GROTON, Conn. – Naval Submarine Base (SUBASE) New London honored Gold Star families and their fallen service members during a special remembrance and bell tolling ceremony at the Historic Ship Nautilus and Submarine Force Library Museum, Sept. 27.
Among the local community gathered with Sailors and civilians of Navy Team New London, were 21 Gold Star family members. Gold Star families are those who carry the weight of a lost loved one who died while on active duty service.
"Gold Star mothers and families are all encompassing," said Beth Hundley, Navy Gold Star coordinator, New England and New York. "They are parents who live with the loss of a child, siblings who forever mourn a lifelong friend, spouses who carry an emptiness that cannot be filled and children who know a sorrow that defies comprehension."
"The grief that a Gold Star family member holds in their heart is a grief most of us cannot fully know," Hundley added.
The names of lost loved ones were read aloud by Capt. Paul Whitescarver, commanding officer, SUBASE New London. After each name, a bell was tolled, followed by a brief moment of silence. After all of the names were read, four bells were rung to honor the names of the fallen not spoken aloud, but just as dearly remembered.
"Many have made the ultimate sacrifice," said Whitescarver. "Their actions attest not only to the depth of their devotion, but also to a belief in their country so profound that they were willing to give their very lives for it."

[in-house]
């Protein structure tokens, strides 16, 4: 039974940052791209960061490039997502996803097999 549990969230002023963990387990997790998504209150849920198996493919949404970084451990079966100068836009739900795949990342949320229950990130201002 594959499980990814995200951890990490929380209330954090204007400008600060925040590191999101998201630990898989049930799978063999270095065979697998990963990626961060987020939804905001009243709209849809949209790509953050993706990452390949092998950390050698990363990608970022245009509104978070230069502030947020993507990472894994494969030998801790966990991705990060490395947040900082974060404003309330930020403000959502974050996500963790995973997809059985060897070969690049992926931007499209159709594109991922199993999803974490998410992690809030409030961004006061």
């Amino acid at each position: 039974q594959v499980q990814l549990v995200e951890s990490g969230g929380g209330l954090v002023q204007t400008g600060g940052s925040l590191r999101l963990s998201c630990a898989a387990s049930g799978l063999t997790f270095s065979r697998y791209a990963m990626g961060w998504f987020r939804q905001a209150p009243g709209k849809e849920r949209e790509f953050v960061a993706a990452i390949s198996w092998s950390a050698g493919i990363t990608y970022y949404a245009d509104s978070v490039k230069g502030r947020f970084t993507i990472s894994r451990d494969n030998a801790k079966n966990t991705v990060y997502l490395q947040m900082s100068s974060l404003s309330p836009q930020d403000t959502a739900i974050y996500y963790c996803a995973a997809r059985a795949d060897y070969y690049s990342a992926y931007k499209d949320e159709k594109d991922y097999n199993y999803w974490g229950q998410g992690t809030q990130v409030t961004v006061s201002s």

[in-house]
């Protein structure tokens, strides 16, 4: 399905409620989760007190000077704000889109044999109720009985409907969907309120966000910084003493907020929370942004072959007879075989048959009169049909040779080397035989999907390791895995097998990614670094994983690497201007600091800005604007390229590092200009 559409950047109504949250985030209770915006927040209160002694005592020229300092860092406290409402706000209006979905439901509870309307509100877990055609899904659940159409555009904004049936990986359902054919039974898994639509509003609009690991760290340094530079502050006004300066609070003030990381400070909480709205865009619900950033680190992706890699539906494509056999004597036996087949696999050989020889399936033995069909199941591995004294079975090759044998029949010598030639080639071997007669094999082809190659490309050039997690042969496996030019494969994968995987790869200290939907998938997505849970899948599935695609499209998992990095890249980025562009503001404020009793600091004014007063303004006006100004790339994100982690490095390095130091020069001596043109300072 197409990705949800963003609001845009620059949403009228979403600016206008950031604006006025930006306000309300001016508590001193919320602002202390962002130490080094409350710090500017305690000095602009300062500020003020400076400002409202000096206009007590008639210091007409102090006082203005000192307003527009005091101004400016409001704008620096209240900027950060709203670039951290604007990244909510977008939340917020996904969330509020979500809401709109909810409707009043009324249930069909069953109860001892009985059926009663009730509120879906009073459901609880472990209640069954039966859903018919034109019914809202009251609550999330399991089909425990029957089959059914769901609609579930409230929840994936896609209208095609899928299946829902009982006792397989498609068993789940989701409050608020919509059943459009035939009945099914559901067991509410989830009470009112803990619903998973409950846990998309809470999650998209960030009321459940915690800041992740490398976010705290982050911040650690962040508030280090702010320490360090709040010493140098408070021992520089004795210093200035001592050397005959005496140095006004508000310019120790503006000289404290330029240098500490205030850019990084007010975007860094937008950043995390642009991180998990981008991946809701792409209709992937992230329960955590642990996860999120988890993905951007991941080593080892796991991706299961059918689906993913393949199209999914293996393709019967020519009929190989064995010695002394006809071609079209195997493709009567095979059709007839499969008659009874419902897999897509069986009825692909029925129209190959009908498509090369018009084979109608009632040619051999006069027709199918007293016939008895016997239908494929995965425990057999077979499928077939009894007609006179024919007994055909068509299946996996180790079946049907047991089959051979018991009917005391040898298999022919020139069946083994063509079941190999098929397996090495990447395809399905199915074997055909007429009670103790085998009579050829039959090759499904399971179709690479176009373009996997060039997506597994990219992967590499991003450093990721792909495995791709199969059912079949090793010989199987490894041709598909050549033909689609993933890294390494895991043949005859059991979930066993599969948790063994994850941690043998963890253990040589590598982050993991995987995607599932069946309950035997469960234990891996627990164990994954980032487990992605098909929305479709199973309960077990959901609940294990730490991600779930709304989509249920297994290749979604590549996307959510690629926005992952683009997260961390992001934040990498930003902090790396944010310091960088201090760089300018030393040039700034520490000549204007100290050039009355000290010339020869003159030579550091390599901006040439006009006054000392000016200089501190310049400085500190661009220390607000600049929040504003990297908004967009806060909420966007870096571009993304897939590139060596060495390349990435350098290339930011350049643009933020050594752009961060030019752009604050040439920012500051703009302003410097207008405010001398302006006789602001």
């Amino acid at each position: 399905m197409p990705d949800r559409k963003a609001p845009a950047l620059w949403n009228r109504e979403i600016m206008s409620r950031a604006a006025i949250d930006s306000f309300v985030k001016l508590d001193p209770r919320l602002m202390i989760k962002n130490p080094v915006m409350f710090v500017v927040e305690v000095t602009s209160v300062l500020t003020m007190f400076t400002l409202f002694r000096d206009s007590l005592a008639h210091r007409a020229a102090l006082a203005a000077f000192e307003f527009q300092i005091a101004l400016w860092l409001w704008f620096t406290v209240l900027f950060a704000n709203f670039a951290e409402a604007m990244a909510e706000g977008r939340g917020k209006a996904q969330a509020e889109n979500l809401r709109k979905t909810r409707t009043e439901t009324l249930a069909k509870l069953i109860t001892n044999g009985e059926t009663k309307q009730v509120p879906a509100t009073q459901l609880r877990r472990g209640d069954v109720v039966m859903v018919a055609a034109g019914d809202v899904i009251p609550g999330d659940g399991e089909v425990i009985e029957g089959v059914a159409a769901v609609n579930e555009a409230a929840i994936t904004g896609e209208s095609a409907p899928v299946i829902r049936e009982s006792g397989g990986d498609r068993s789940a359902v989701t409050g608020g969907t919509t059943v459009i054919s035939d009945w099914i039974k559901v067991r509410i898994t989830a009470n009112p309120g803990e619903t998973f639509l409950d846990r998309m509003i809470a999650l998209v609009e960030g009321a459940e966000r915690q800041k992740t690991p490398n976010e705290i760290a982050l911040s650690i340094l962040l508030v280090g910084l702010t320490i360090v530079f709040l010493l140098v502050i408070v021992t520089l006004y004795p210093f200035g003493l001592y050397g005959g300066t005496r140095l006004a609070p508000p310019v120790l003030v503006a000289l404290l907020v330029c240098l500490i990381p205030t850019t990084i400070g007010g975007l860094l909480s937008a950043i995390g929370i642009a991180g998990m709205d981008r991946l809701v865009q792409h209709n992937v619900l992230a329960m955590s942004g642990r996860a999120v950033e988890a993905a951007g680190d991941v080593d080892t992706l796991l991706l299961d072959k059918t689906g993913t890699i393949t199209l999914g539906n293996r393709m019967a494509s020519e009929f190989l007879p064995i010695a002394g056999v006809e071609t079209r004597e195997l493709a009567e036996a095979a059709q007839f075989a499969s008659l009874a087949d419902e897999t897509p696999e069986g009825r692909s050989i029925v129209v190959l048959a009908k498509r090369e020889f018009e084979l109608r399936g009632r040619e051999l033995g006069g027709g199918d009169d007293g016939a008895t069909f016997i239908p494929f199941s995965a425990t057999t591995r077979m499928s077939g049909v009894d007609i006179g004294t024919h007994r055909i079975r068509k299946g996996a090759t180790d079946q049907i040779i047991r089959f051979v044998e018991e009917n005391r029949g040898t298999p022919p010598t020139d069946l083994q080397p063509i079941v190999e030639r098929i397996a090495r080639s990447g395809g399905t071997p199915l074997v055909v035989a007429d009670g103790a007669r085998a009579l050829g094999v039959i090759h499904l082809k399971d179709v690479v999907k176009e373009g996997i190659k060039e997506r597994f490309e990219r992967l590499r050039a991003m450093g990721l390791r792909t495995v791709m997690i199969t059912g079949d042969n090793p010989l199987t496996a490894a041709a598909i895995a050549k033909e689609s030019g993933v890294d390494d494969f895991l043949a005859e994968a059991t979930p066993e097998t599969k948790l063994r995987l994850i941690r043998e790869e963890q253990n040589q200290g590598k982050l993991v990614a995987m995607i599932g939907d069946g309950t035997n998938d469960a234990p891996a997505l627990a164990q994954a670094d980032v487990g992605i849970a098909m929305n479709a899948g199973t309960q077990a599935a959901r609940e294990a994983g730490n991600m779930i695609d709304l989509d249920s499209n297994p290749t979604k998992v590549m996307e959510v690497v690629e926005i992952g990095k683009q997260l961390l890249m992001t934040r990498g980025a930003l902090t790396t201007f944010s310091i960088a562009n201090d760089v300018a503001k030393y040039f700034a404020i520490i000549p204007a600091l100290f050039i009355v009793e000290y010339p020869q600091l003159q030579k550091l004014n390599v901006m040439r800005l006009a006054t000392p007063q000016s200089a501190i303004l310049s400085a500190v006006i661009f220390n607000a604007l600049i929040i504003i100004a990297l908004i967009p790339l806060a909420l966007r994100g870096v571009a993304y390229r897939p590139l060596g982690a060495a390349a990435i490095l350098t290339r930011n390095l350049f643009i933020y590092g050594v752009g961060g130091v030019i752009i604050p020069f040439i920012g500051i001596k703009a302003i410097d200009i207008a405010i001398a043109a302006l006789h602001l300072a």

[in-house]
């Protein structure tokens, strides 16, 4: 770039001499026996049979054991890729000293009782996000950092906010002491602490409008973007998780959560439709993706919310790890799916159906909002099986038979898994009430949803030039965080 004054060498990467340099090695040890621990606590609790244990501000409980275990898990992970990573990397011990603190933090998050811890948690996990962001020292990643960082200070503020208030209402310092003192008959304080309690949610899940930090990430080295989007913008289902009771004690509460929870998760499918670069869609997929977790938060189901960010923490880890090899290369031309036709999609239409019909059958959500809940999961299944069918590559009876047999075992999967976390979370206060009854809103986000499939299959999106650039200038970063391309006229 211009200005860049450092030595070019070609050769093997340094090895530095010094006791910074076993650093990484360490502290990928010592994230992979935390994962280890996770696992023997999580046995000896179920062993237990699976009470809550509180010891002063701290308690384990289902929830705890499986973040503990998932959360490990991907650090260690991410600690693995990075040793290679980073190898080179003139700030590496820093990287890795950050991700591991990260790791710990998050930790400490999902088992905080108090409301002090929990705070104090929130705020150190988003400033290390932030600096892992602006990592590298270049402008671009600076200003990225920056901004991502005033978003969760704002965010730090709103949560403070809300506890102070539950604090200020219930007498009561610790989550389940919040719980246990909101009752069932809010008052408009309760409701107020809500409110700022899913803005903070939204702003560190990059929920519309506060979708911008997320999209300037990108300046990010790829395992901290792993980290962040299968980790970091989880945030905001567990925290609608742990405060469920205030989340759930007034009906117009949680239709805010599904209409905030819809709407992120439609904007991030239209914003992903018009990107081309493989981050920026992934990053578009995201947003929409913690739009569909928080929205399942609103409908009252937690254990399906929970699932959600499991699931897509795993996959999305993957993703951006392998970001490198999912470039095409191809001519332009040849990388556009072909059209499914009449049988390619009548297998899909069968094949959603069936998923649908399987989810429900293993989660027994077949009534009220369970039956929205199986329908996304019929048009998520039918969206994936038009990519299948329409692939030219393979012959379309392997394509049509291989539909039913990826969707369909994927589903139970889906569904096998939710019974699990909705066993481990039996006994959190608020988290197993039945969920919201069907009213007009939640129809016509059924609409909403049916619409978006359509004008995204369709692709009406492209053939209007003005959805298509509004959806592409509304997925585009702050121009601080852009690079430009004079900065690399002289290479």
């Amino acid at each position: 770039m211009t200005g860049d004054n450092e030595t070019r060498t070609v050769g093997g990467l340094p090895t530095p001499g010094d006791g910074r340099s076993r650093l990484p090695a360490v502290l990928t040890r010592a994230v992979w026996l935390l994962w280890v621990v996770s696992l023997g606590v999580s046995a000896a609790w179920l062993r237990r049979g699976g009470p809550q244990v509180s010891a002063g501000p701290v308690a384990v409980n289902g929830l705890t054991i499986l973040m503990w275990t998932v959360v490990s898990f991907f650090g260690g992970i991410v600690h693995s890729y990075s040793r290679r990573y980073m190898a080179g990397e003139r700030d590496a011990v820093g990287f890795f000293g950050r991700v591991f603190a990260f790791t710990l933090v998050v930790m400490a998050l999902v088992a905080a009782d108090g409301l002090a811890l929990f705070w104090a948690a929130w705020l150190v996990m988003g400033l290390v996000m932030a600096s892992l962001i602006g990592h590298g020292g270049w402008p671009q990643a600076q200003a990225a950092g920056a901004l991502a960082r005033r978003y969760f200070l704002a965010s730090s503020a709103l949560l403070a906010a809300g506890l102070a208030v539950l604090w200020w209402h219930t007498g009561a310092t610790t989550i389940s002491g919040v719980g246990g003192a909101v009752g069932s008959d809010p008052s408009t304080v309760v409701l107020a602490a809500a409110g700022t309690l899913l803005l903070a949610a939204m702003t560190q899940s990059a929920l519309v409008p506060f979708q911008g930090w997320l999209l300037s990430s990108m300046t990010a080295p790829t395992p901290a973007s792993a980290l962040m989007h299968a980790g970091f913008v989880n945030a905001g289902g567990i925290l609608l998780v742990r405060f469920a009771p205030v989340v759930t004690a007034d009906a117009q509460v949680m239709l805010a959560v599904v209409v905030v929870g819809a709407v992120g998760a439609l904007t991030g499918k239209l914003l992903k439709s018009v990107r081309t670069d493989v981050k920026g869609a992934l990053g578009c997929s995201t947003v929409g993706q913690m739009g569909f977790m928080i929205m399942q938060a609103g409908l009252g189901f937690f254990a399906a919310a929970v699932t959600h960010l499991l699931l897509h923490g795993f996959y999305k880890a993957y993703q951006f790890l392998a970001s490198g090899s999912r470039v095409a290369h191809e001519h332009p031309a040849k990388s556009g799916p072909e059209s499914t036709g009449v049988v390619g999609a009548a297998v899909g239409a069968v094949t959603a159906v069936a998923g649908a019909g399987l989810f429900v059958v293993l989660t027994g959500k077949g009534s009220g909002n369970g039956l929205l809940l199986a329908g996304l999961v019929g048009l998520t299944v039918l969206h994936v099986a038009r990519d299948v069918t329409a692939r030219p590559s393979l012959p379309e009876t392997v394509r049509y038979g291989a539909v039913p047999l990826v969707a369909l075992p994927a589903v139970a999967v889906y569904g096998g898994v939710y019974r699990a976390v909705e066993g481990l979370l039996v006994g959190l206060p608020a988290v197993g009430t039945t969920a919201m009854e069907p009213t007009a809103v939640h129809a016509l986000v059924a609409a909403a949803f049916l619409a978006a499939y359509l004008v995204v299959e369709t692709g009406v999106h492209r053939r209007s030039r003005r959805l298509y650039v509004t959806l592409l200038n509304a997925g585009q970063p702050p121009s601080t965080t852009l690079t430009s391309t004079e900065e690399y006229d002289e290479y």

The "star" tradition began in WWI when white service flags were displayed from homes, business, schools, and churches. The flags indicated by the use of a blue star, each active service member in the U.S. Military. A gold star stitched over a blue star showed the nation those who had given their lives for their country, and it highlighted the devotion and pride of those left behind.
Each Gold Star family member is given a small pin at the time their service member passes away. The Department of Defense issues two pins – one is round with a purple background and gold star. It is called the Gold Star Lapel Button. The other pin is square with a gold background and gold star, and it is called the Next of Kin Deceased Personnel Lapel Button.
"Those buttons are tangible symbols of immeasurable service and sacrifice," said Whitescaver. "[They are] symbols to all Americans not only of the loss suffered but also of the service member never forgotten."
Honoring the memory of Aviation Ordnanceman 2nd Class Tanner Brach was his mother Karina Brach Pistritto and her be st friend Bonnie Brown.
Pistritto said it was very important for her to be at the ceremony to have her son’s name heard.
"He was a great kid and had a lot of spunk and no fear," said Pistritto. "He did more in his 24 years then I’ll probably do in my whole life."
Pistritto added the stories she continues to hear from people about how her son helped them prior to his passing "are just phenomenal and awesome."
Brown said she is thankful Pistritto has something to help her cope with her grief.
"I’m just glad that she has something to keep his memory alive and be proud of what he did accomplish in his life," said Brown.
The Navy Gold Star Program is the Navy’s official program for providing long-term support to surviving families of Sailors who pass away while on active duty.